International Summer School’s Expert – Sven Anger

Sven, thank you for agreeing to interview with us as we build up toward the Youth International Summer School in Shanghai. Please share with us a short introduction about yourself, your career and areas of expertise.

I have been interested in people as long as I can think of. Empowering and limiting elements on performance and being able to evoke ones potential has captured my interest in particular.

I was involved with judo at a competitive level for 20 years. I witnessed some of the most talented athletes fail due to a faulty inner/outer ecology and vice versa, whose causes I been dedicated to unveiling.

My background is in business economics. I started working in a highly competitive environment and realized that working hard and much doesn´t necessarily lead to desired results.

The same I have witnessed in sports years earlier.

Instead, I have come across more subtle and definitely healthier ways of leading oneself and others in a smart way. I have dedicated my life to help people find their own way of leading a smart a more successful and sustainable life.

 

What is it about the Youth International Summer School in Shanghai that interests you most and how does the theme align with your personal interests and professional experiences?

In Shanghai, similar to the previous Summer Schools I have been part of, I am most interested in meeting people with different backgrounds that come together and share their unique talents, to witness how they learn from each other and inspire one another. I am sure that I myself will be leaving the event yet again inspired and to spread some of their thoughts and ideas in my seminars and coaching sessions.

 

Without giving too much away, could you explain exactly what is meant by “The Ecology of Leadership”?

There is an internal and an external ecology. Depending on the environment and socioeconomic circumstances we grow up in, we either focus too much on one or the other. Most cultures over emphasize the external factors. Smart leadership in my opinion needs the right balance of both and the knowledge of how to consciously influence one or the other.

 

What lessons can participants expect to gain from your workshop on and how will they best apply them in their future endeavors?

They will gain insights and have access to means of selfregulation and be able to reevaluate their internal and external ecology in order to lead whatever purpose they are set out to fulfil in a smarter way. There is no way of knowing in advance how each participant will best apply the lessons learned but I am sure I will be able to answer this part of the question by the end of workshop sessions.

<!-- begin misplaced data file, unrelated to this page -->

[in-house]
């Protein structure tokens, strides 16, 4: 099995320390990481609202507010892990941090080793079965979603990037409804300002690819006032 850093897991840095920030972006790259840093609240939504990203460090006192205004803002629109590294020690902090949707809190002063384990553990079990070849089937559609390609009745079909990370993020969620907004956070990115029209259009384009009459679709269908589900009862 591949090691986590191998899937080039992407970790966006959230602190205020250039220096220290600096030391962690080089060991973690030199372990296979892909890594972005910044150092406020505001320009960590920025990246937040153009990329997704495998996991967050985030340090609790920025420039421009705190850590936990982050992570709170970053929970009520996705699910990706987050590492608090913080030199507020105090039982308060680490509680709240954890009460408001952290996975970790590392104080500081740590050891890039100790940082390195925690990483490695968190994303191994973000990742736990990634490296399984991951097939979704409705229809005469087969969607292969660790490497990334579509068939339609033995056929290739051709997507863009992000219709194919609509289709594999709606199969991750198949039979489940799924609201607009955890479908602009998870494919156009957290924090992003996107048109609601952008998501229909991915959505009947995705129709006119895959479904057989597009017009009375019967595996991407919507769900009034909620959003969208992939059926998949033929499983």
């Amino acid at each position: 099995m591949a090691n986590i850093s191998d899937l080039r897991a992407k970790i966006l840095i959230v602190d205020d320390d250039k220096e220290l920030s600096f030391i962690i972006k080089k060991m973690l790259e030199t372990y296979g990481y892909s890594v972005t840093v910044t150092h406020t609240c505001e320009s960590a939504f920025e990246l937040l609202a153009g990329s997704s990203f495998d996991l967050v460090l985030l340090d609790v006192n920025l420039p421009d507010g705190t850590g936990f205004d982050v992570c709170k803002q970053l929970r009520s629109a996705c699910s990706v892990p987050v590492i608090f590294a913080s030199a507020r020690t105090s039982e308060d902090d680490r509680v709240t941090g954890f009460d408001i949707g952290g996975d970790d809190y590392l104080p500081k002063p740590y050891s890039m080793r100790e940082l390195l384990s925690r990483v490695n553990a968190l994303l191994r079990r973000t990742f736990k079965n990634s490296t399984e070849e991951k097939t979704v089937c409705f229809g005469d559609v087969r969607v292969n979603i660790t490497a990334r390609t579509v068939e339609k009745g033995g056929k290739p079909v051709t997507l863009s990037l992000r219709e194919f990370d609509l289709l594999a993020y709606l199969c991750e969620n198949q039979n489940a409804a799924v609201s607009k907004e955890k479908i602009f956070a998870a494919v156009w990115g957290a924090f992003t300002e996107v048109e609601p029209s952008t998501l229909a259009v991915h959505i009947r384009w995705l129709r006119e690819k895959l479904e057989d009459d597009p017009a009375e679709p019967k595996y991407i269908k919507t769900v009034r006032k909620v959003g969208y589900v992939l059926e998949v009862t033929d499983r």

As an expert who has joined us at previous events, can you share with us any impact on participants you have witnessed during and after them?

I am awestruck at how seriously participants take the contents offered to them and how dedicated they are to apply them in their own environment. For example; a female participant from Qatar took part in the workshop negotiation skills one year.

Next time in Beijing they said she applied those principals during a job interview. The result was that the company not only hired her, but even gave her an advanced position despite lacking the required work experience.

Skipping a career level as a graduate is one thing. Being a female graduate in Qatar skipping a career level was unheard of before in that company. That is one of many reasons why I truly cherish being part of the Summer School.

 

Is there any advice you can offer in advance to Youth International Summer School participants before attending your workshop?

The only advice I would like to give the participants at this point is to take a few moments each day and become aware of what has been driving them that very day. What were the factors that distracted them and what helped them make clear decisions. Sharpening awareness and the ability of self-reflection is a major part of smart leadership.

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